Each year, Stanford selects three books for its incoming class to read. This year’s list encompasses a theme of globality and migration.
Stanford’s 2018 list can be found here.
Great readers become great writers, and applicants seeking to earn admission to Stanford and other selective colleges will be required to write essays that show perspective.
Simply focusing on the essays when evaluating this year’s list would miss a bigger point: colleges are looking for students with appreciation for other parts of the world. We live in an interconnected world. Colleges are looking for the next generation of problem solvers who can apply their education to address serious issues at home and abroad. It is part of the reason there is a foreign language requirement and that colleges take into consideration community service as part of the admissions process.
In short, colleges are looking for students with demonstrated aptitude to contributing to a global marketplace of ideas and solutions for tough problems at home and abroad. Tailor high school experiences to demonstrate an openness to different cultures and ideas. Continue with foreign language studies that reinforce this. Most importantly, not just for the applications, but for your personal development, expose yourself to different people, places, ideas, and issues, so you can gain a perspective to address them in the years to come.
As a college counselor, I have lost track of how many times I have been asked, “How do I get into Stanford?” or that a student needs help getting into Harvard, or some other insanely selective school that only accepts 5% of its applicants. These are fair questions, but I think they miss the point. Yes, these colleges have incredible reputations and afford their students spectacular opportunities to learn. But before our students stay up all night, every night, working tirelessly to get in: ask if these schools are the right fit.
A parent forwarded me an article about the most popular class at Yale, which teaches students how to be happy (hint: read the article—it is very insightful). I think it is fantastic that a school like Yale teaches students about happiness, and equally depressing that we have gotten to the point that we do not know how to be happy. Many of the students who are in the class probably have worked since they were in diapers to get into Yale, only to realize when they arrive there that the status alone is not enough to make them happy.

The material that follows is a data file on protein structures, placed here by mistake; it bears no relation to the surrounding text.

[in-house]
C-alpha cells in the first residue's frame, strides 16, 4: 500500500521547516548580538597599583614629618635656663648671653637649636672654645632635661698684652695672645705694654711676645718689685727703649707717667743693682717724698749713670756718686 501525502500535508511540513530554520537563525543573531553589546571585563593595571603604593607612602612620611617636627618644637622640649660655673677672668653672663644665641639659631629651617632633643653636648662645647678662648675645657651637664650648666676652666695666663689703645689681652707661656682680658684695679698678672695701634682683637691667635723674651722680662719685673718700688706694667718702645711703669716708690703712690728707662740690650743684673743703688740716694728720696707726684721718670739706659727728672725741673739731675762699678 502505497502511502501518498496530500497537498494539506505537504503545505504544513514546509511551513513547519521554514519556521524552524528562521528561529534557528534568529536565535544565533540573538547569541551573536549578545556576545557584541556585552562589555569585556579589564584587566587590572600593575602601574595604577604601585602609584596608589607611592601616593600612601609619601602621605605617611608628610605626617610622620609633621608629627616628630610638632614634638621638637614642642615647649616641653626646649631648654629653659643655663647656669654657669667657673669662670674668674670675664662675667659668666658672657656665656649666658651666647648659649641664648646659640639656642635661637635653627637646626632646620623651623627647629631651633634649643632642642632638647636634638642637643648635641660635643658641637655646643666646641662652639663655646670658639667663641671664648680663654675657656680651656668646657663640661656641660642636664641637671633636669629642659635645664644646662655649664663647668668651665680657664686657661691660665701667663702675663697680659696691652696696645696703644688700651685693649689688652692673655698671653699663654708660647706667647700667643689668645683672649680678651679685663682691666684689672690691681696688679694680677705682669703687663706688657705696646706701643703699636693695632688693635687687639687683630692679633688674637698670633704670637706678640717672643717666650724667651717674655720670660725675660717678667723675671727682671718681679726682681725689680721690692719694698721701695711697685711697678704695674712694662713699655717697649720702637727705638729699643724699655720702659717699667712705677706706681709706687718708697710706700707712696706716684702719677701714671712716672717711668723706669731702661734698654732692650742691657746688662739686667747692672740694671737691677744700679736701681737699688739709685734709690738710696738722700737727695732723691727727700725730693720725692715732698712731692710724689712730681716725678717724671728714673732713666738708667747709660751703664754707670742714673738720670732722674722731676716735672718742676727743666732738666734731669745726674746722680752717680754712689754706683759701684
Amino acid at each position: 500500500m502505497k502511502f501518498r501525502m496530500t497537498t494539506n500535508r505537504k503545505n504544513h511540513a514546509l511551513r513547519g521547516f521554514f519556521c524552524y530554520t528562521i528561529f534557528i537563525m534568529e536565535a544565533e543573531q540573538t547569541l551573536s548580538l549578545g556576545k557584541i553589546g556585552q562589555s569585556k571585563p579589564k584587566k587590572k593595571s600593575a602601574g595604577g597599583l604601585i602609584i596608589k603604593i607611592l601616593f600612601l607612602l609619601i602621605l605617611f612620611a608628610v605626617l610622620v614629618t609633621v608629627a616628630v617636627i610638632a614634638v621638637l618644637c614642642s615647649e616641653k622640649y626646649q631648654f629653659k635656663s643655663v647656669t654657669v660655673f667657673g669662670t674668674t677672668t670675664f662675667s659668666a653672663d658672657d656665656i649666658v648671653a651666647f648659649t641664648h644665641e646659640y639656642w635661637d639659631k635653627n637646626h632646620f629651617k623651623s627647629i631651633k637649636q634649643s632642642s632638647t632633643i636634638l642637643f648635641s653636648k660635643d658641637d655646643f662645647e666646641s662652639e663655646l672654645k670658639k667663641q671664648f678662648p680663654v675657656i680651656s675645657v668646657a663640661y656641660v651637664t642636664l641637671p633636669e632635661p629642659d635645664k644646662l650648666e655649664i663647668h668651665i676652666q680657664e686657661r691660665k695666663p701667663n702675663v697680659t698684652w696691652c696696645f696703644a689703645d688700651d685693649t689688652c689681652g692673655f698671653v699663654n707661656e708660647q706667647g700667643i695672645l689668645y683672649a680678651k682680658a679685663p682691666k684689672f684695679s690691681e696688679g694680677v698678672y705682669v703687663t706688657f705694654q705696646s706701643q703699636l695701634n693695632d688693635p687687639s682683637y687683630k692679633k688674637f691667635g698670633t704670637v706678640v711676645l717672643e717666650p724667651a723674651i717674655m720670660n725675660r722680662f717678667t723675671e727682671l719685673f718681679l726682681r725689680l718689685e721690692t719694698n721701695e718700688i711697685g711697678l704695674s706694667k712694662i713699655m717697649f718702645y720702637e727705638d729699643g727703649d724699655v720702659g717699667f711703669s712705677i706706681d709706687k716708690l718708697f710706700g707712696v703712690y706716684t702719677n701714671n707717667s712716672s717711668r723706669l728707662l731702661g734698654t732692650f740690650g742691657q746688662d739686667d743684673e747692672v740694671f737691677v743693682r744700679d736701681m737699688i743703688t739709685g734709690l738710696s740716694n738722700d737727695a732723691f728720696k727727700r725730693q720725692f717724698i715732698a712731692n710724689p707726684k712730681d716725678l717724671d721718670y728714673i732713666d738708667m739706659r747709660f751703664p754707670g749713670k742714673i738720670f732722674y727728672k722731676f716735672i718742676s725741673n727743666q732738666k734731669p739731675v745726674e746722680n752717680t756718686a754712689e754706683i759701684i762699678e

It is not just an Ivy League problem. According to a recent survey by the American College Health Association, 52 percent of students reported feeling hopeless, while 39 percent suffered from such severe depression that they had found it difficult to function at some point during the previous year.
This is not acceptable.
We must work with our kids to ensure that they attend a school that is healthy for them and build them up to enjoy it when they get there. Factors relevant for mental health include location, proximity to home, weather, competition and class difficulty, access to resources and activities that excite and motivate students, and an ability to fit in.
There is no perfect school for any one of our students. A student can achieve her goals wherever she attends so long as she is happy. Not every day of college will be a happy day, and that is OK. Finals are stressful. Living with a stranger in a dorm room smaller than a closet can be stressful. But learning how to overcome these challenges and smile along the way is a priceless part of a college education.
There is no right answer to “What college will make me/my child happy?” In high school, focus on developing passions that will guide our students when they arrive at college. Prioritize our students’ well-being and have honest conversations about which colleges and programs are the best fit.
Wishing your entire family happiness and enjoyment along the way.